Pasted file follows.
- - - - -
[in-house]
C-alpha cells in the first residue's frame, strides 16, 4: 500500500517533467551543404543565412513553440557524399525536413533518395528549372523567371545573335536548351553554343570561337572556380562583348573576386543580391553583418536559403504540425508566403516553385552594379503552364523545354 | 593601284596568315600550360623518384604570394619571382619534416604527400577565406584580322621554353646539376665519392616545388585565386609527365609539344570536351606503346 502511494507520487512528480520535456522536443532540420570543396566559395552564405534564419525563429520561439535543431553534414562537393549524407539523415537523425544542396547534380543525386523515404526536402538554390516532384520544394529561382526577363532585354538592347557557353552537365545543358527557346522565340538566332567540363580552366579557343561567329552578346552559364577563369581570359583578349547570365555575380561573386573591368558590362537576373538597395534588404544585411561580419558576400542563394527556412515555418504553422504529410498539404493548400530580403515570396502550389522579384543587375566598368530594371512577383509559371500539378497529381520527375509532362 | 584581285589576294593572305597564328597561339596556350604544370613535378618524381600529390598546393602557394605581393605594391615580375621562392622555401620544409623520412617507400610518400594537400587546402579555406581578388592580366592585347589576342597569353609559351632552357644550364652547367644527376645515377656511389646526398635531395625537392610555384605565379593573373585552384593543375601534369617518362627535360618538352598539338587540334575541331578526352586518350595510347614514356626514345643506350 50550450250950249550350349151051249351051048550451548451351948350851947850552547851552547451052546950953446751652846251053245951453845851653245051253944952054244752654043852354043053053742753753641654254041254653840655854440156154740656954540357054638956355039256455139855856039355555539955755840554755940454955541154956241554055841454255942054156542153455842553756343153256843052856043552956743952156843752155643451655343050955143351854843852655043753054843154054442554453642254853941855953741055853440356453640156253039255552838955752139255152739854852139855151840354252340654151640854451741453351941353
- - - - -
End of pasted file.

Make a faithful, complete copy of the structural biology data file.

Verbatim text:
[in-house]
C-alpha cells in the first residue's frame, strides 16, 4: 500500500517533467551543404543565412513553440557524399525536413533518395528549372523567371545573335536548351553554343570561337572556380562583348573576386543580391553583418536559403504540425508566403516553385552594379503552364523545354 | 593601284596568315600550360623518384604570394619571382619534416604527400577565406584580322621554353646539376665519392616545388585565386609527365609539344570536351606503346 502511494507520487512528480520535456522536443532540420570543396566559395552564405534564419525563429520561439535543431553534414562537393549524407539523415537523425544542396547534380543525386523515404526536402538554390516532384520544394529561382526577363532585354538592347557557353552537365545543358527557346522565340538566332567540363580552366579557343561567329552578346552559364577563369581570359583578349547570365555575380561573386573591368558590362537576373538597395534588404544585411561580419558576400542563394527556412515555418504553422504529410498539404493548400530580403515570396502550389522579384543587375566598368530594371512577383509559371500539378497529381520527375509532362 | 584581285589576294593572305597564328597561339596556350604544370613535378618524381600529390598546393602557394605581393605594391615580375621562392622555401620544409623520412617507400610518400594537400587546402579555406581578388592580366592585347589576342597569353609559351632552357644550364652547367644527376645515377656511389646526398635531395625537392610555384605565379593573373585552384593543375601534369617518362627535360618538352598539338587540334575541331578526352586518350595510347614514356626514345643506350 50550450250950249550350349151051249351051048550451548451351948350851947850552547851552547451052546950953446751652846251053245951453845851653245051253944952054244752654043852354043053053742753753641654254041254653840655854440156154740656954540357054638956355039256455139855856039355555539955755840554755940454955541154956241554055841454255942054156542153455842553756343153256843052856043552956743952156843752155643451655343050955143351854843852655043753054843154054442554453642254853941855953741055853440356453640156253039255552838955752139255152739854852139855151840354252340654151640854451741453351941353